2. Materials and Methods

2.1. Chemicals and Reagents

Test drug PCr (>97% purity), as creatine phosphate disodium tetrahydrate formulated as sterile powder for injection, was kindly provided by Harbin Bolai Pharmaceutical Co., Ltd (Harbin, China). Reference standards of PCr, Cr and ATP (>99% purity, respectively) were purchased from Merck (Germany and USA), trimethoprim (TMP) as an internal standard (IS) (99% purity) was obtained from National Institute for the Control of Pharmaceutical and Biological Products (Beijing, China). Other chemicals including tetrabutyl ammonium hydrogen sulphate (TBA) used as ion-pair reagent (JK Co., Ltd, USA), KH2PO4, NaOH, Perchloric acid (PCA) and K2CO3 were all of analytical grade. MeOH (Tedia, USA) was of HPLC grade. The bidistilled water was used for preparation of mobile phase and solutions.

2.2. Chromatographic Conditions

The liquid chromatographic system consisted of an Agilent 1100 HPLC Chromatograph equipped with a quaternary pump, an on-line degasser, a UV-detector and a refrigerated autosampler. The system control and data processing were performed on a Chemstation 32 software (Agilent, USA). The chromatographic separation was achieved on a Kromasil C18 analytical column (250 ´ 4.6 mm, 5 μm) (Ilite, Dalian, China) protected by a precolumn (20 ´ 4.6 mm, 10 μm) using a gradient mobile phase, composed of buffer A (0.2% KH2PO4 + 0.08% TBA, pH 3.0), buffer B (buffer A adjusted to pH 7.5 with 1 mol/L NaOH) and MeOH, coupled with a changed detection wavelength of 210 nm for PCr and Cr and 260 nm for ATP and TMP as well as a changed flow rate from 1.0 to 1.3 ml/min, which was detailed in Table 1.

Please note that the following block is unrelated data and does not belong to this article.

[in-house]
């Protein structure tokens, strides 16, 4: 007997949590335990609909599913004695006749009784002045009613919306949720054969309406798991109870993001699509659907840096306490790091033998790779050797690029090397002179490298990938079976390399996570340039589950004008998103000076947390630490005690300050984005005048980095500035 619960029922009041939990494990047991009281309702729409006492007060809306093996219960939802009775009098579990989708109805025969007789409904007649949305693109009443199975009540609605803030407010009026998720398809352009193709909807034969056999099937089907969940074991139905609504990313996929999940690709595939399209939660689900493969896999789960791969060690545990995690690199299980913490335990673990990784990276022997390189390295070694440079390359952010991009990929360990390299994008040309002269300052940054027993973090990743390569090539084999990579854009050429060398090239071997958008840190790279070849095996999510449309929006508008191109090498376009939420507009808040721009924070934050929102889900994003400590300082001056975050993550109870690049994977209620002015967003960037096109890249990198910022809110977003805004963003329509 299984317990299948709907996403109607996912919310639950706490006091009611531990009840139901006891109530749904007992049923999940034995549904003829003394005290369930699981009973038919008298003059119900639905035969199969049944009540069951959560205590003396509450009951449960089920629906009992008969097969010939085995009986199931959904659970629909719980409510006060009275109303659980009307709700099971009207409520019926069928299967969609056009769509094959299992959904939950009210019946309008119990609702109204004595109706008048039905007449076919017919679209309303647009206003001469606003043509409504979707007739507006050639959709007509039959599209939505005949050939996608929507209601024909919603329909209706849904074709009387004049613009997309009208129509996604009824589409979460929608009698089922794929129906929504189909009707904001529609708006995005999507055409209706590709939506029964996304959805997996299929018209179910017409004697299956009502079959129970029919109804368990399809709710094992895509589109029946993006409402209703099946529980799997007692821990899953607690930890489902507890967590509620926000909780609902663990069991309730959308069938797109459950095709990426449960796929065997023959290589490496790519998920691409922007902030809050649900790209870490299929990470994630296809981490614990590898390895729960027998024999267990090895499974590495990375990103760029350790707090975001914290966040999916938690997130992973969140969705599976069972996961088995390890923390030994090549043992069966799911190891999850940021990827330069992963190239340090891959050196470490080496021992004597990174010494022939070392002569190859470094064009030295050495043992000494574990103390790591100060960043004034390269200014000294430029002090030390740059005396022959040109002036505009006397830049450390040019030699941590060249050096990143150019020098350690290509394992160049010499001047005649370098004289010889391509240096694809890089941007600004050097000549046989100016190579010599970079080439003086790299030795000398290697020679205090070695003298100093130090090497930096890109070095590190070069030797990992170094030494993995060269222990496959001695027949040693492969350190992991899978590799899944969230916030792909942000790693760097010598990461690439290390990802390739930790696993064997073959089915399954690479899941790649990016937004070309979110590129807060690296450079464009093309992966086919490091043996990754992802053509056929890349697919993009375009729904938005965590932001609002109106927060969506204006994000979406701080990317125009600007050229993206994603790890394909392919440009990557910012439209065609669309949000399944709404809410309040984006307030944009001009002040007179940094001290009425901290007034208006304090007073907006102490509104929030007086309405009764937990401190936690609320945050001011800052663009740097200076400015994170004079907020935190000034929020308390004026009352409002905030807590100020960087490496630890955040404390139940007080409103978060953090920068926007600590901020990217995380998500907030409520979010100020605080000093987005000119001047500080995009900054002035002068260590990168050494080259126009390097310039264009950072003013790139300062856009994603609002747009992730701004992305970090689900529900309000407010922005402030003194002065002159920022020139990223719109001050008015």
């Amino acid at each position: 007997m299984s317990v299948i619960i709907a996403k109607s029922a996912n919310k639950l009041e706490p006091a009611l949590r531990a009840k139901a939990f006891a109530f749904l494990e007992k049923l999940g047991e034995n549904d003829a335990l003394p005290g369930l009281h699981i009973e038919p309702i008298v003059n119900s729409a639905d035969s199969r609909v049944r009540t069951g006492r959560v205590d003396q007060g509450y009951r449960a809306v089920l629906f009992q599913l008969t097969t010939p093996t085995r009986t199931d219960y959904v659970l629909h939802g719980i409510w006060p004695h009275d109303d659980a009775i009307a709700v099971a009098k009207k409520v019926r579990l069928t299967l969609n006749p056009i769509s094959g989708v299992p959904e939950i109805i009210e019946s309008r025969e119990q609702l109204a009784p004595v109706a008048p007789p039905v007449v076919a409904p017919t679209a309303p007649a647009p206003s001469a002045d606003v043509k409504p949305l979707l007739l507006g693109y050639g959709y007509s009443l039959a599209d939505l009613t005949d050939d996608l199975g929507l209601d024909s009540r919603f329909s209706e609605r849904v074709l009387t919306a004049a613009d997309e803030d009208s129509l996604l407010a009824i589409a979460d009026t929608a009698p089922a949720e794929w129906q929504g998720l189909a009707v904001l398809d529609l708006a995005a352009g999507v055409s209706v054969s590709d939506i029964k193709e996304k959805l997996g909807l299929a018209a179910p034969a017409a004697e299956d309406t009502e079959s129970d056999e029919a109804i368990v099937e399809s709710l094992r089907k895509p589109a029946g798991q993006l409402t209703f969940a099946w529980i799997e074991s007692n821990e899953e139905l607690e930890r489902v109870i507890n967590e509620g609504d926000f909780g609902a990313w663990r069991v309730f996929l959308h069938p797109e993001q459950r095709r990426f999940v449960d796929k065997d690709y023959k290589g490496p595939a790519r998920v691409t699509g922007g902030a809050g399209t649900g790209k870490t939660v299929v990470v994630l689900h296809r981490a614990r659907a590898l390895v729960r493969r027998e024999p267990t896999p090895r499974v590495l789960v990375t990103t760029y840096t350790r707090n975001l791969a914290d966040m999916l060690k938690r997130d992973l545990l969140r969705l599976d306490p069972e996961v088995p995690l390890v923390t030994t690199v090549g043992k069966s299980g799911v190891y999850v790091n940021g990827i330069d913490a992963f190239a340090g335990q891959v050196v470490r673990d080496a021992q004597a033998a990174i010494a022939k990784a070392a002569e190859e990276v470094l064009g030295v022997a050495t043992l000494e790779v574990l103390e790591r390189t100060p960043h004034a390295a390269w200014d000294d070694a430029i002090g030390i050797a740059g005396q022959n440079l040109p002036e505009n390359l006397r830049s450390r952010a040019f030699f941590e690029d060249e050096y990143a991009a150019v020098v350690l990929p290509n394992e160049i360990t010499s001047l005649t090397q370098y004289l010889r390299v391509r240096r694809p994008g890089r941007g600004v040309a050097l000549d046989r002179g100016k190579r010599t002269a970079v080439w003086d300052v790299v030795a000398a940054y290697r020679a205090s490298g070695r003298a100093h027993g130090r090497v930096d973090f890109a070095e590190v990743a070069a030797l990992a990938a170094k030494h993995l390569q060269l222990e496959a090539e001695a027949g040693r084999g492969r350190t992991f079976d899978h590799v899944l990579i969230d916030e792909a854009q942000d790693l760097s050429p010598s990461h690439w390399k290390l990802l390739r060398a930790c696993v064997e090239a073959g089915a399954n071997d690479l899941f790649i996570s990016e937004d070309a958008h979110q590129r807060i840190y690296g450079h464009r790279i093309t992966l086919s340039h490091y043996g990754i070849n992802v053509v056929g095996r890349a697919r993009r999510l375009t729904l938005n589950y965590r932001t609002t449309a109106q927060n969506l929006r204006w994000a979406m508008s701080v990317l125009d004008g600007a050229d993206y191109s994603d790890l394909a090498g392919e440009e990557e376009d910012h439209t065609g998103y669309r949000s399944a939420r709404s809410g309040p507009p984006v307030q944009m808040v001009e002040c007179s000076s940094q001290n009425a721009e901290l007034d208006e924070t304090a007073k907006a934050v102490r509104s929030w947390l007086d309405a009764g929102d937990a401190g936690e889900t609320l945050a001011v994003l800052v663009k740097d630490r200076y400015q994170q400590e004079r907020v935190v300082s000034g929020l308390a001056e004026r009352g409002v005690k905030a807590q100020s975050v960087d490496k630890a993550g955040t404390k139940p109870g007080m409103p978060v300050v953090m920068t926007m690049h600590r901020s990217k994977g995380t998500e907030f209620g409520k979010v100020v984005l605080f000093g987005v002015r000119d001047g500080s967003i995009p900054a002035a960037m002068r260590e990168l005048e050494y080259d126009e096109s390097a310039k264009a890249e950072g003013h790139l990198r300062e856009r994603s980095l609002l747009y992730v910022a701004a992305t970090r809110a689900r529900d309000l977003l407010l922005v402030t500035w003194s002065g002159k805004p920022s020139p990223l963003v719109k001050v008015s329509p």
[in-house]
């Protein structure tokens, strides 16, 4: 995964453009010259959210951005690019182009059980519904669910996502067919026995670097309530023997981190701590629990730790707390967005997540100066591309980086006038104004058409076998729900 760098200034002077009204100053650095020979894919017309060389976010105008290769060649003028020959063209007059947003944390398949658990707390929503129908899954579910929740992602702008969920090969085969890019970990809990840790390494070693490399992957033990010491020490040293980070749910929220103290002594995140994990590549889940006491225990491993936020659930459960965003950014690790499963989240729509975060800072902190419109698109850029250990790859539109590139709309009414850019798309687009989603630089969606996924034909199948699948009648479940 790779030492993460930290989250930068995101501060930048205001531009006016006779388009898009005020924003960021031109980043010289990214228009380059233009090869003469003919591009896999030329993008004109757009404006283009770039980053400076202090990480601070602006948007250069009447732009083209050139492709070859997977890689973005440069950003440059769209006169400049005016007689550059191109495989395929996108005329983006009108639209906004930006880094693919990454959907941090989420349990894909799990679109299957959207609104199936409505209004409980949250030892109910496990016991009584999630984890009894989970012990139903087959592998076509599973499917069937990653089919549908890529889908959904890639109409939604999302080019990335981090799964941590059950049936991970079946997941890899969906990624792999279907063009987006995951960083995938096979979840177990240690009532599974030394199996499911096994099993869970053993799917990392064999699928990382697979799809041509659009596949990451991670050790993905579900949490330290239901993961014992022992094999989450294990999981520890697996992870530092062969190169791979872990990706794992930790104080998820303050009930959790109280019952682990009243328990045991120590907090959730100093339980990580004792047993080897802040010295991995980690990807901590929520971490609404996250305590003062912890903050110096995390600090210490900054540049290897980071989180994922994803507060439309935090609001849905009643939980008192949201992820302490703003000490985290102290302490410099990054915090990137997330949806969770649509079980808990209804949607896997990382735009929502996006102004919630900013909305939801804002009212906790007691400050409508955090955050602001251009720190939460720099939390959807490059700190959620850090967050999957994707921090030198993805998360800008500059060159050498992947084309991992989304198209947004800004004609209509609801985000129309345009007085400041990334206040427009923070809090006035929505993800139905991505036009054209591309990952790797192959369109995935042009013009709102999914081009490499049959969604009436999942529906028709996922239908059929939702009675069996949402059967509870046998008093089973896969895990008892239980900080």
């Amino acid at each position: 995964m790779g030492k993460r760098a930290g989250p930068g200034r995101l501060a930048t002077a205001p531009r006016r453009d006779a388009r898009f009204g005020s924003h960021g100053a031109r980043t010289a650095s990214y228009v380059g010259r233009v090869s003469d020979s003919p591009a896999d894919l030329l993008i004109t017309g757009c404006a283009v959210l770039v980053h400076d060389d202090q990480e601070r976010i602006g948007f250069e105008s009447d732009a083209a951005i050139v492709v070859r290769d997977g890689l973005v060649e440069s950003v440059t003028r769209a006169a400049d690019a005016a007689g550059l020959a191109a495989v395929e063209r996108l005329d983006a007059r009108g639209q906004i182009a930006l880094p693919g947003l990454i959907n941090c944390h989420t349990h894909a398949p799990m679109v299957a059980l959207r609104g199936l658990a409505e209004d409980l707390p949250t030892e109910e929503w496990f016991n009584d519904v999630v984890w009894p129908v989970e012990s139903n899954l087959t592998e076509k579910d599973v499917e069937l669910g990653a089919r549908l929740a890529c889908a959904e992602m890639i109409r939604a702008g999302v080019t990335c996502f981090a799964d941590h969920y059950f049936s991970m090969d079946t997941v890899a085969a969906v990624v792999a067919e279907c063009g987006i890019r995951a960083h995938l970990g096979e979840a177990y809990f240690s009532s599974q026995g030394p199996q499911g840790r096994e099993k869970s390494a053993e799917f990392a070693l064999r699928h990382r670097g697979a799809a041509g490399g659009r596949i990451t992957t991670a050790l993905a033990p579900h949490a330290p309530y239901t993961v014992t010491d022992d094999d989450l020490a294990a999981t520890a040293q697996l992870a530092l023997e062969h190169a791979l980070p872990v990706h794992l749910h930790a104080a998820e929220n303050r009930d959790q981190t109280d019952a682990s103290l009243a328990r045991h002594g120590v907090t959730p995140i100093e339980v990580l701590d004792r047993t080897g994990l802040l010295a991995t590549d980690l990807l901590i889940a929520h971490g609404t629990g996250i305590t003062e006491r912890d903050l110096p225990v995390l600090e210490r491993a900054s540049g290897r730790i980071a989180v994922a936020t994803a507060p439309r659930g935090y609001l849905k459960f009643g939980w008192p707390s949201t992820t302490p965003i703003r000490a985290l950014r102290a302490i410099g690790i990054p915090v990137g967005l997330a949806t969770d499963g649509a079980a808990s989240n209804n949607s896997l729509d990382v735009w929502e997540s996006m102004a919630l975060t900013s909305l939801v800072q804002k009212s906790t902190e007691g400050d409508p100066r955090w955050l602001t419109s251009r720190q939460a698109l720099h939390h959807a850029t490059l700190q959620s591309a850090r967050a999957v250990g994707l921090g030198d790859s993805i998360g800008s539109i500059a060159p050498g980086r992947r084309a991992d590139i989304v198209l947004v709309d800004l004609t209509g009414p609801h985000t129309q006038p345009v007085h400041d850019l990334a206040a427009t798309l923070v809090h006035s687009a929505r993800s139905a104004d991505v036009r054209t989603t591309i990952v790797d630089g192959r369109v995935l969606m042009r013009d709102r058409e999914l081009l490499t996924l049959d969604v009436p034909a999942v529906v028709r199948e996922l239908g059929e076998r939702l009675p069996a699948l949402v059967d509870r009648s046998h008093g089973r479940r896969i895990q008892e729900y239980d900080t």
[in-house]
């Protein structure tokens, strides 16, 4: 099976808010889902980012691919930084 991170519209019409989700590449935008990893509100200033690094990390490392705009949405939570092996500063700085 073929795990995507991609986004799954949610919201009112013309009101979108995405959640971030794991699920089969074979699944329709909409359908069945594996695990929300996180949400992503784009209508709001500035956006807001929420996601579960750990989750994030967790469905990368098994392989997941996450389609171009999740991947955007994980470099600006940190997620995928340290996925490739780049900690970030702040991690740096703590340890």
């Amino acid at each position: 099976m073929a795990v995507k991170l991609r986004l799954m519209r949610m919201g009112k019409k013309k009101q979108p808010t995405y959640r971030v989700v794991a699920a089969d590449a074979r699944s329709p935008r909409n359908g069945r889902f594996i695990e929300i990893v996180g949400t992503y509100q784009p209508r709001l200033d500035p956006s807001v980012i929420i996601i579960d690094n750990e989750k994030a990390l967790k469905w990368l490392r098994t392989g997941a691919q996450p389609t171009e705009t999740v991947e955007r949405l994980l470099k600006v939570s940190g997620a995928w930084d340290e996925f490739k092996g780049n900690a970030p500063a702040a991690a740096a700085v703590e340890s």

2.3. Preparation of Standards

The separate stock solutions of PCr (75 mg/ml), Cr (15 mg/ml) and ATP (15 mg/ml) were prepared in water and then serially diluted to obtain respective serial working standard solutions of 100 - 75000 µg/ml for PCr, 100 - 15000 μg/ml for both Cr and ATP. The stock solution (5 mg/ml) of TMP as IS was prepared in MeOH.

The above stock solutions were all stored at −20˚C, the serial working standard solutions were freshly prepared from respective stock solutions and stored at 4˚C.

2.4. Collection of Plasma and RBC Samples

A 400 µl aliquot of rabbit blood sample was collected and centrifuged at 4˚C (3000 r/min) for 10 min, the plasma at upper layer was withdrawn out and stored immediately at −20˚C for plasma pharmacokinetic study. The remainder at lower layer containing RBC was washed with 500 µl of physiological saline and centrifuged at 4˚C (3000 r/min) for 10 min, the same procedure was repeated twice to remove co-existing plasma and other substances, the washed RBC at lower layer was further treated with addition of equal volume of distilled water to yield RBC sample.

2.5. Pre-Treatment of Samples

An aliquot of 100 μl of plasma or RBC sample was transferred into an Eppendoff tube containing 10 μl of TMP solution and 30 μl of water, the resultant mixture was deproteinized with 360 μl or 100 μl of pre-cooled 6% PCA. After centrifuging (10000 r/min ´ 2 min) at 4˚C to remove precipitate a 300-μl or 150-μl aliquot of the supernatant was transferred into another tube and immediately neutralized with pre-cooled 2 mol/L K2CO3 to pH 7.0. A volume of 20 μl of neutralized supernatant following centrifugation was injected into chromatograph for HPLC analysis. The above procedures were all conducted in ice-bath and all utilized solutions were pre-

Table 1. The detailed gradient mobile phase and detection.

cooled in ice bath.

2.6. Preparation of Calibration Curves